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Paul Lynch's lyrical 'Prophet Song' portrays survival as democracy goes off the rails

The cover of "Prophet Song" by Paul Lynch. (Courtesy of Grove Press)
The cover of "Prophet Song" by Paul Lynch. (Courtesy of Grove Press)

Paul Lynch‘s Booker Prize-winning novel “Prophet Song” portrays life in a fictional dystopian Ireland as democracy crumbles, totalitarianism prevails and families struggle. Characters must first understand and adapt to their crumbling freedoms and then fight for their survival. The book focuses on a single family and how the horrors playing out around them affect their destiny, while also exploring issues of choice, resistance, helplessness and hope.

Host Robin Young spoke to Lynch at Porter Square Books in Massachusetts.

Book excerpt: ‘Prophet Song’

By Paul Lynch

The night has come and she has not heard the knocking, standing at the window looking out onto the garden. How the dark gathers without sound the cherry trees. It gathers the last of the leaves and the leaves do not resist the dark but accept the dark in whisper. Tired now, the day almost behind her, all that still has to be done before bed and the children settled in the living room, this feeling of rest for a moment by the glass. Watching the darkening garden and the wish to be at one with this darkness, to step outside and lie down with it, to lie with the fallen leaves and let the night pass over, to wake then with the dawn and rise renewed with the morning come. But the knocking. She hears it pass into thought, the sharp, insistent rapping, each knock possessed so fully of the knocker she begins to frown. Then Bailey too is knocking on the glass door to the kitchen, he calls out to her, Mam, pointing to the hallway without lifting his eyes from the screen. Eilish finds her body moving towards the hall with the baby in her arms, she opens the front door and two men are standing before the porch glass almost faceless in the dark. She turns on the porch light and the men are known in an instant from how they are stood, the night-cold air suspiring it seems as she slides open the patio door, the suburban quiet, the rain falling almost unspoken onto St Laurence Street, upon the black car parked in front of the house. How the men seem to carry the feeling of the night. She watches them from within her own protective feeling, the young man on the left is asking if her husband is home and there is something in the way he looks at her, the remote yet scrutinising eyes that make it seem as though he is trying to seize hold of something within her. In a blink she has sought up and down the street, seeing a lone walker with a dog under an umbrella, the willows nodding to the rain, the strobings of a large TV screen in the Zajacs’ house across the street. She checks herself then, almost laughing, this universal reflex of guilt when the police call to your door. Ben begins to squirm in her arms and the older plainclothesman to her right is watching the child, his face seems to soften and so she addresses herself to him. She knows he too is a father, such things are always known, that other fellow is much too young, too neat and hard-boned, she begins to speak aware of a sudden falter in her voice. He will be home soon, in an hour or so, would you like me to give him a ring? No, that will not be necessary, Mrs Stack, when he comes home could you tell him to call us at his earliest convenience, this is my card. Please call me Eilish, is it something I can help you with? No, I’m afraid not, Mrs Stack, this is a matter for your husband. The older plainclothesman is smiling fully at the child and she watches for a moment the wrinkles about the mouth, it is a face put out by solemnity, the wrong face for the job. It is nothing to worry about, Mrs Stack. Why should I be worried, Garda? Yes, indeed, Mrs Stack, we don’t want to be taking up any more of your time and aren’t we damp enough this evening making calls, it will be hard work getting ourselves dry by the heater in the car. She slides the patio door closed holding the card in her hand, watching the two men return to the car, watching the car move up the street, it brakes for the junction and its tail-lights intensify taking the look of two eyes agleam. She looks once more onto the street returned to an evening’s quiet, the heat from the hall as she steps inside and shuts the front door and then she stands a moment examining the card and finds she has been holding her breath. This feeling now that something has come into the house, she wants to put the baby down, she wants to stand and think, seeing how it stood with the two men and came into the hallway of its own accord, something formless yet felt. She can sense it skulking alongside her as she steps through the living room past the children, Molly is holding the remote control over Bailey’s head, his hands flapping in the air, he turns towards her with a pleading look. Mam, tell her to put my show back on. Eilish closes the kitchen door and places the child in the rocker, begins to clear from the table her laptop and diary but stops and closes her eyes. This feeling that came into the house has followed. She looks to her phone and picks it up, her hand hesitating, she sends Larry a message, finds herself again by the window watching outside. The darkening garden not to be wished upon now, for something of that darkness has come into the house.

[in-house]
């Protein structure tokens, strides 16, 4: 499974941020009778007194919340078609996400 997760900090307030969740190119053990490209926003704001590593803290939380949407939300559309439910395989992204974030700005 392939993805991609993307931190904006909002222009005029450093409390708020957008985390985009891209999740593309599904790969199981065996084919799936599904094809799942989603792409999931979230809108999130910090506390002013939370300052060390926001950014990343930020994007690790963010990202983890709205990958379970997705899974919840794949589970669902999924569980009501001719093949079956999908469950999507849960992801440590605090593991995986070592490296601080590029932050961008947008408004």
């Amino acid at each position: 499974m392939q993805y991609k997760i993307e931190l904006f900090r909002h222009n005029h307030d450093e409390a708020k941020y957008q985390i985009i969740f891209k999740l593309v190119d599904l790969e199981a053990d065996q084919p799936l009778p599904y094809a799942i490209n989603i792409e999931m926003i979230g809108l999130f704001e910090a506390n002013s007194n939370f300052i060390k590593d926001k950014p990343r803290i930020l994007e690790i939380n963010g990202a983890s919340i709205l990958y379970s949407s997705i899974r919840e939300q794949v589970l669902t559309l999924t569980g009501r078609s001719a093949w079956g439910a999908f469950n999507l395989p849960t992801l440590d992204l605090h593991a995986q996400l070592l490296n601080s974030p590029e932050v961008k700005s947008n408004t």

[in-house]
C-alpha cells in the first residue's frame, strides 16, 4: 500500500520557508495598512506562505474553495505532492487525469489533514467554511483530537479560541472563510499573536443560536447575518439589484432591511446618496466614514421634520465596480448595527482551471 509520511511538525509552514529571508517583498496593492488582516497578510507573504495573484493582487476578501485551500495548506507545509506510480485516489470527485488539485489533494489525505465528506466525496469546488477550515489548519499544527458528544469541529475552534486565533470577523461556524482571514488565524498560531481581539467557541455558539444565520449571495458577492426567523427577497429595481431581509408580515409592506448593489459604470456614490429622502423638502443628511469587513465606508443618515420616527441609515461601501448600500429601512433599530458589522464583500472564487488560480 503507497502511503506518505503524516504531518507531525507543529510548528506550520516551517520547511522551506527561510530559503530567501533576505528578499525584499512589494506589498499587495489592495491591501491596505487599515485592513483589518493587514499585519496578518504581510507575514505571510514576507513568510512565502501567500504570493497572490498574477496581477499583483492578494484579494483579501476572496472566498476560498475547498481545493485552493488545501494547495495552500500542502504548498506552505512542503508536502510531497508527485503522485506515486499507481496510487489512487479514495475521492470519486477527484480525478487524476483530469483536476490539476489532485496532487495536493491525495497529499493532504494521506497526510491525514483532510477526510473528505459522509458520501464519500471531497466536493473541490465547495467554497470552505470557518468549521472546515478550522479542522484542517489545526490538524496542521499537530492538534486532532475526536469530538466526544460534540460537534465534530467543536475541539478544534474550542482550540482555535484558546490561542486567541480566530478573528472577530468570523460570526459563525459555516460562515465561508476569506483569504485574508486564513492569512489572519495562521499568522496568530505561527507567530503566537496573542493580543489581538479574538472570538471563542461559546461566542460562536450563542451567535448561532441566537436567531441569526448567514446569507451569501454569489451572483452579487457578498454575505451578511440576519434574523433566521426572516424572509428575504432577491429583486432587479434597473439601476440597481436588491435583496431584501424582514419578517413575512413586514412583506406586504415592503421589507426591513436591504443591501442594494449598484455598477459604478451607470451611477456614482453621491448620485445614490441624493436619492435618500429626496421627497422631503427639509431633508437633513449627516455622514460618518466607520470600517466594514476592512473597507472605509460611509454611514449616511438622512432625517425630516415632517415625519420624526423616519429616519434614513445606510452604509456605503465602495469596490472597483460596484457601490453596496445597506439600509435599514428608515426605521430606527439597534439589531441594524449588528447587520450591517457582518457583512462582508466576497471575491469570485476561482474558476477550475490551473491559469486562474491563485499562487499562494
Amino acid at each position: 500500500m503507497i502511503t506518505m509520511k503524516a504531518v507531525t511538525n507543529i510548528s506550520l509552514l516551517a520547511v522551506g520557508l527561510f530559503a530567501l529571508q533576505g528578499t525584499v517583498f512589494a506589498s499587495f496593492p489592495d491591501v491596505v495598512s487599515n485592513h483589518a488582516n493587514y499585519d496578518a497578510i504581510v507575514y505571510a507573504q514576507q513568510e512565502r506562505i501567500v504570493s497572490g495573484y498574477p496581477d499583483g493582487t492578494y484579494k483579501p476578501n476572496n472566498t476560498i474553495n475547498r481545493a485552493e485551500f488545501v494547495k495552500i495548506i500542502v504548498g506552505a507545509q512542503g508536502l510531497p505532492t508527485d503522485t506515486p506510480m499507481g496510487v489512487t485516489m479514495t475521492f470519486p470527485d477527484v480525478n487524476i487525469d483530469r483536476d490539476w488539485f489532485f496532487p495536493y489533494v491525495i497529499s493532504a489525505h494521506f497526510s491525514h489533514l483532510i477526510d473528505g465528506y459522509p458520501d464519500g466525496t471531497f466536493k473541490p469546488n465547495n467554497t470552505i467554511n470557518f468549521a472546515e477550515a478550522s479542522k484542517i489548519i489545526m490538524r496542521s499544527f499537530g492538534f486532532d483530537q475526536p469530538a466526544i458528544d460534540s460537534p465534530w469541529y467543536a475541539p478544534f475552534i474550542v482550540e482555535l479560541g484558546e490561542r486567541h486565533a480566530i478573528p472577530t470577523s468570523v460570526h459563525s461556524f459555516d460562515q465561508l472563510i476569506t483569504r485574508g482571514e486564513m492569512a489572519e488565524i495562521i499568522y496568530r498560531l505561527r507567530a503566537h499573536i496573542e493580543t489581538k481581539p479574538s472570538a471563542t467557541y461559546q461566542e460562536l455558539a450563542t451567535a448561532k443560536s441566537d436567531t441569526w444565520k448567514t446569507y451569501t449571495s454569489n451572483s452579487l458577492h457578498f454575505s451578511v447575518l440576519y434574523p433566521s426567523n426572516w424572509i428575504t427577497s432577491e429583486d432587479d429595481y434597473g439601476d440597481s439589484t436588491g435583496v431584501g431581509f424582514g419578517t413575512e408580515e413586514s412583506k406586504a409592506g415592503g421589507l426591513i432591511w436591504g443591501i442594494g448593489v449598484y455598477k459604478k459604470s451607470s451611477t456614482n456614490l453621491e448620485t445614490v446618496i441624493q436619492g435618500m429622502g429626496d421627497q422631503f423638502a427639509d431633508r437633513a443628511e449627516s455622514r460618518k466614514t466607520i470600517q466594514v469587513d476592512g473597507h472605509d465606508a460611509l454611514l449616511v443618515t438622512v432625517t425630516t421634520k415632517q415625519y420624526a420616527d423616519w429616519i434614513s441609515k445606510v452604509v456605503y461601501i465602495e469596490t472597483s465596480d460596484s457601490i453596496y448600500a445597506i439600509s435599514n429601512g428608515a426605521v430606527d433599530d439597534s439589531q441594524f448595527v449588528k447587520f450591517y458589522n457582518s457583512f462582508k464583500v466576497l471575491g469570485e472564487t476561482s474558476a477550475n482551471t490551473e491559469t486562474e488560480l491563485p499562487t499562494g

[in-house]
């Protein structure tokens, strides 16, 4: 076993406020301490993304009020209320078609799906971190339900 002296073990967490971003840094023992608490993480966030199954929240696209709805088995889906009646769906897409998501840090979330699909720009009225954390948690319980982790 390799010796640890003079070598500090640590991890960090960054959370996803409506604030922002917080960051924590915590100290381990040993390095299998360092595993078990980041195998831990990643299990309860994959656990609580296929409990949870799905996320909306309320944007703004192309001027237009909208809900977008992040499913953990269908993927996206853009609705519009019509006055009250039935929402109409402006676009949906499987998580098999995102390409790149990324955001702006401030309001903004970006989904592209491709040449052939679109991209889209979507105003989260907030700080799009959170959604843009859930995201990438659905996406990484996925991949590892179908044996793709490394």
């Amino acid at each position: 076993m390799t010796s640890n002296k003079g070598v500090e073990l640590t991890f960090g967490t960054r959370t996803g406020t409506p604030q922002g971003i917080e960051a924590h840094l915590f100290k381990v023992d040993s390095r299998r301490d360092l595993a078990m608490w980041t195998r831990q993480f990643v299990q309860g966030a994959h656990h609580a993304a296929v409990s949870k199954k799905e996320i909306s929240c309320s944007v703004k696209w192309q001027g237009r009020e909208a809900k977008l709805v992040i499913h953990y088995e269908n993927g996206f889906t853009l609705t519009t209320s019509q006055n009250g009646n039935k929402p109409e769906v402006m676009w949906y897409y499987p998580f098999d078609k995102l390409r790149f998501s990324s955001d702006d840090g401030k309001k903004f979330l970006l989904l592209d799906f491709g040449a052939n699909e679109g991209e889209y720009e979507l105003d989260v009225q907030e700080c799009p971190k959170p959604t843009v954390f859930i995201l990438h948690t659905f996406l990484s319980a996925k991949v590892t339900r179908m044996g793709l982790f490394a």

Adapted from “Prophet Song,” copyright © 2023 by Paul Lynch. Used by permission of Grove Atlantic, Inc.

This article was originally published on WBUR.org.

Copyright 2024 NPR. To see more, visit https://www.npr.org.

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